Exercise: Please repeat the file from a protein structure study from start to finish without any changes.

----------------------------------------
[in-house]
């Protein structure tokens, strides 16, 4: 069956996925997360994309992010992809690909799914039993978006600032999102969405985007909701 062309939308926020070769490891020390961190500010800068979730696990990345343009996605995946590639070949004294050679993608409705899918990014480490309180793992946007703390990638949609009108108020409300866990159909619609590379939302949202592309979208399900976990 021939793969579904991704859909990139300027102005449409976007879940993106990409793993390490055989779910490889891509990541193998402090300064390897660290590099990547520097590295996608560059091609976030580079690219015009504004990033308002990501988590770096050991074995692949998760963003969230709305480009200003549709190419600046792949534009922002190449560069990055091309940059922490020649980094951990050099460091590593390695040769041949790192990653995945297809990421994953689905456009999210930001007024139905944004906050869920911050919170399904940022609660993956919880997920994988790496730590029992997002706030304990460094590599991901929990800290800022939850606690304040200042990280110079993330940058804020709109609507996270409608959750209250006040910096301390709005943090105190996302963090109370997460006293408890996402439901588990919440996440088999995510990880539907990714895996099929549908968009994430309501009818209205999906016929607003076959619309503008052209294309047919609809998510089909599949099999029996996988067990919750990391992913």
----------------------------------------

[in-house]
């Protein structure tokens, strides 16, 4: 069956996925997360994309992010992809690909799914039993978006600032999102969405985007909701 062309939308926020070769490891020390961190500010800068979730696990990345343009996605995946590639070949004294050679993608409705899918990014480490309180793992946007703390990638949609009108108020409300866990159909619609590379939302949202592309979208399900976990 021939793969579904991704859909990139300027102005449409976007879940993106990409793993390490055989779910490889891509990541193998402090300064390897660290590099990547520097590295996608560059091609976030580079690219015009504004990033308002990501988590770096050991074995692949998760963003969230709305480009200003549709190419600046792949534009922002190449560069990055091309940059922490020649980094951990050099460091590593390695040769041949790192990653995945297809990421994953689905456009999210930001007024139905944004906050869920911050919170399904940022609660993956919880997920994988790496730590029992997002706030304990460094590599991901929990800290800022939850606690304040200042990280110079993330940058804020709109609507996270409608959750209250006040910096301390709005943090105190996302963090109370997460006293408890996402439901588990919440996440088999995510990880539907990714895996099929549908968009994430309501009818209205999906016929607003076959619309503008052209294309047919609809998510089909599949099999029996996988067990919750990391992913």